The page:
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Japan to restrict foreign students after school lost track of 1,600

By Sommer Brokaw
Japan to restrict foreign students after school lost track of 1,600
A view of the Ikebukuro campus of Tokyo University for Social Welfare. File Photo by Wikimedia Commons

June 11 (UPI) -- The Japanese government said Tuesday it's imposing new restrictions for foreign students, after it lost track of more than 1,600 who were in the country to study.

Japan's education ministry and immigration agency said they will stop approving any new applications from prospective research students, after it was discovered 1,610 skipped out of Tokyo University of Social Welfare. The action marks the first time the Japanese government has placed restrictions on foreign students.

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A review of the private university's four campuses found they had accepted many students who did not demonstrate sufficient language skills or the ability to pay tuition. It also found the school was short on staff and failed to provide proper student support -- factors that may have played into their leaving.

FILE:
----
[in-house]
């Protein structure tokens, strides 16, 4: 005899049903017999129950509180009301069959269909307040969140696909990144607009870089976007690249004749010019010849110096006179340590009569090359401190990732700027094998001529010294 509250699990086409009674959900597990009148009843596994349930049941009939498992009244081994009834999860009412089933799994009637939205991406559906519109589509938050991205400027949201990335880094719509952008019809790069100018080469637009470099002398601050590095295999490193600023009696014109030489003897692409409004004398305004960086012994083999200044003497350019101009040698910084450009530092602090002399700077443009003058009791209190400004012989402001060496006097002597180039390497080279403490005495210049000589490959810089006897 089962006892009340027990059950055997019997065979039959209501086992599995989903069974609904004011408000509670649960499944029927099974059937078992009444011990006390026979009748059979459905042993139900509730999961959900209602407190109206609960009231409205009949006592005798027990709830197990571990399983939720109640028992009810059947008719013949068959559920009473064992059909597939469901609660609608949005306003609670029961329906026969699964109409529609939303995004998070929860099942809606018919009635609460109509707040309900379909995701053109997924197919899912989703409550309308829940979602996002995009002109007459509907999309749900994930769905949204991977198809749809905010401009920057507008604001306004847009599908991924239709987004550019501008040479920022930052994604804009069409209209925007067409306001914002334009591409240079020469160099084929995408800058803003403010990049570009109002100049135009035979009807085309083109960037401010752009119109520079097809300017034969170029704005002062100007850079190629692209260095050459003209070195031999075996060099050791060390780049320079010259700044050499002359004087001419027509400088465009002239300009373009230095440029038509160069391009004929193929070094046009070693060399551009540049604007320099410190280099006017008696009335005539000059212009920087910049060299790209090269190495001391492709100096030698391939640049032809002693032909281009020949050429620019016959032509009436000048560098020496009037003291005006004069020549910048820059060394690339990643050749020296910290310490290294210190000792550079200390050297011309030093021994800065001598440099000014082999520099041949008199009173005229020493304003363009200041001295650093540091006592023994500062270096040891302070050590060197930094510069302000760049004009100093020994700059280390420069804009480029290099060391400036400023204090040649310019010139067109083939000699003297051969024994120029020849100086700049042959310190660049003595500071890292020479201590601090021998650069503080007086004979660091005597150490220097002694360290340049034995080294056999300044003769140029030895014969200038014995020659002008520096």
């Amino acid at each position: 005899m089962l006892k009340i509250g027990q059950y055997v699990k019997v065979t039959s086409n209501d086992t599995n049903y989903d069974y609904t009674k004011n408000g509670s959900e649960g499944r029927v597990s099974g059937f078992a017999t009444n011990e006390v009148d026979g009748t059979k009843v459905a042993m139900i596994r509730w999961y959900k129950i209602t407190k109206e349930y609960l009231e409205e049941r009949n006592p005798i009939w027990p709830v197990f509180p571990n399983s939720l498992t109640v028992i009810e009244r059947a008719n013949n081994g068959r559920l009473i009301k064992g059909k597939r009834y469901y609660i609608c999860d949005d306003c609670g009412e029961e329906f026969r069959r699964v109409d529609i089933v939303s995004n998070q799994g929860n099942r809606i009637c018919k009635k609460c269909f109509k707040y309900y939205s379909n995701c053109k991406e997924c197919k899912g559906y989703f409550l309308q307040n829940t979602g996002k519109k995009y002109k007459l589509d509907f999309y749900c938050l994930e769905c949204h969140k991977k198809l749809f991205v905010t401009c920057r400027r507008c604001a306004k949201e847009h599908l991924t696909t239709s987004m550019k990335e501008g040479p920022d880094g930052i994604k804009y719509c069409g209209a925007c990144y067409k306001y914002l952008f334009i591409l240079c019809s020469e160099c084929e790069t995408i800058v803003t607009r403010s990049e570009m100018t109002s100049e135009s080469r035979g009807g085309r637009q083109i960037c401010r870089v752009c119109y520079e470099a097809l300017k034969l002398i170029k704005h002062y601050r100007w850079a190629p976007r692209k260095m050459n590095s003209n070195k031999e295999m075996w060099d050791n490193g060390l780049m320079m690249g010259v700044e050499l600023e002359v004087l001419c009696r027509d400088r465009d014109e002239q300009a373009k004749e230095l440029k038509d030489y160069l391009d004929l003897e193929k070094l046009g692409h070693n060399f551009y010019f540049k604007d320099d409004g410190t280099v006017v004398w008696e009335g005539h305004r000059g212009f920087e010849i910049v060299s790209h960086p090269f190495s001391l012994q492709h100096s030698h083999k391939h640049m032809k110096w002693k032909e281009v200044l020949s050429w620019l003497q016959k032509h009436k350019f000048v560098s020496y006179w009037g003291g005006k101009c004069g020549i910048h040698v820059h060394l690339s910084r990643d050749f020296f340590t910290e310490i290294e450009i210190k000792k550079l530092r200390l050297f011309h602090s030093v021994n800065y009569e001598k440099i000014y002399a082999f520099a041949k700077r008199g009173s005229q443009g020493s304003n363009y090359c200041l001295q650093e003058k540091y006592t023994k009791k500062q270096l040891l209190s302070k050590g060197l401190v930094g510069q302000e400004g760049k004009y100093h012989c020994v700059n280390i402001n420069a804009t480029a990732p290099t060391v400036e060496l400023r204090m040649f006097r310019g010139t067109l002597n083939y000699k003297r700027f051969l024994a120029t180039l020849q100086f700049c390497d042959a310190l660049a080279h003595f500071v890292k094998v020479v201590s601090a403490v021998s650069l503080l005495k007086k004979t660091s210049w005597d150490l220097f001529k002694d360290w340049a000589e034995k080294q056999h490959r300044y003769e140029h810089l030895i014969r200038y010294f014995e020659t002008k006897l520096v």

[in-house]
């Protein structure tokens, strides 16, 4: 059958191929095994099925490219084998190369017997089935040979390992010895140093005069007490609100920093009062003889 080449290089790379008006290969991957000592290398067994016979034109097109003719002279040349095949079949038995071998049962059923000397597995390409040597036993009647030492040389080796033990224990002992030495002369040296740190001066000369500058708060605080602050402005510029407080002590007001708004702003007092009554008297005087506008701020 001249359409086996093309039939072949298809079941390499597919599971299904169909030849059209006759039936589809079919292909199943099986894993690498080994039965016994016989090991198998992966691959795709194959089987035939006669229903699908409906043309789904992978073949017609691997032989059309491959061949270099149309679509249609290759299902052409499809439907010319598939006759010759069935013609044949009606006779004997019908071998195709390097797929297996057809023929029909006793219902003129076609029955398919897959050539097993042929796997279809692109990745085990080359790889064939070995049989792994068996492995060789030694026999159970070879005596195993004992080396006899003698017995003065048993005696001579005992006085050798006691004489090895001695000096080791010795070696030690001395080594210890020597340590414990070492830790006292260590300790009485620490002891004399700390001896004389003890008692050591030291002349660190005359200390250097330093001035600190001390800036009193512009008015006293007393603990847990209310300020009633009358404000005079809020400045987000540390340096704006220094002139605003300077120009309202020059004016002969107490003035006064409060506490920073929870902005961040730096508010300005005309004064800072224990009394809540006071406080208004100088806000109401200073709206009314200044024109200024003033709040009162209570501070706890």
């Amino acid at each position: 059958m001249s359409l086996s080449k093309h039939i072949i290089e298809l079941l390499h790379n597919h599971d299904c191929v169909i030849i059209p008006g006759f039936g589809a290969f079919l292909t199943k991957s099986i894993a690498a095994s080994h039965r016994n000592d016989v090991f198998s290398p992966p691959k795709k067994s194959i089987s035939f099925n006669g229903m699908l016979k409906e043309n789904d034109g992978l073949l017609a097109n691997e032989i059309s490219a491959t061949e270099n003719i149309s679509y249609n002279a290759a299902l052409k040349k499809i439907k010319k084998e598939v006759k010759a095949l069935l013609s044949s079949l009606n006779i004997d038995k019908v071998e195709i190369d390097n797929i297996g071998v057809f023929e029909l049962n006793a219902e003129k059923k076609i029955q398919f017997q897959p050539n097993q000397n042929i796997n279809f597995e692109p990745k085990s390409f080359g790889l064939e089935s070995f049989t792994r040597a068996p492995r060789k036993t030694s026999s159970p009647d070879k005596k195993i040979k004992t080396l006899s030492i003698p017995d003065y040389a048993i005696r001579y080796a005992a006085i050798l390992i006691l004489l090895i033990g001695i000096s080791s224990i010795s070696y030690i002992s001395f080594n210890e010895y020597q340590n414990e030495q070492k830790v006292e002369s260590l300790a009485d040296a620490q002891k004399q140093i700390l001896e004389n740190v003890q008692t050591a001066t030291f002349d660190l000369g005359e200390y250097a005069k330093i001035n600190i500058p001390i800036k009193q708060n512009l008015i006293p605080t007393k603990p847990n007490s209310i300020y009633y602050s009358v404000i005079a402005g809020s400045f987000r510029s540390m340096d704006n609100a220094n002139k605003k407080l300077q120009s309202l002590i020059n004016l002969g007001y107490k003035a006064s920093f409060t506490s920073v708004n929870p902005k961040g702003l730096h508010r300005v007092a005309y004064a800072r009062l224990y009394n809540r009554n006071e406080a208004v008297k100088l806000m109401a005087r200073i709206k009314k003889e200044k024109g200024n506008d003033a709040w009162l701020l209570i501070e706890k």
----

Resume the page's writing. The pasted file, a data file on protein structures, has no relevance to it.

Officials said all but about 500 of the lost students were enrolled in the preliminary program -- which is the level below undergraduate.

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Education and immigration officials requested the university submit an improvement plan by the end of July, to show how it plans to better monitor students.

"The university bears a huge responsibility for the large number of missing students and illegal aliens," education minister Masahiko Shibayama told reporters.

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Government officials said they're considering cutting subsidies to the school, and the immigration agency said it will reject visa applications for prospective students.

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Yuriko Sato, an associate professor at the Tokyo Institute of Technology, said greater subsidies, not less, would help solve the problem -- as that would give students more time to study, as opposed to working jobs to pay for classes.

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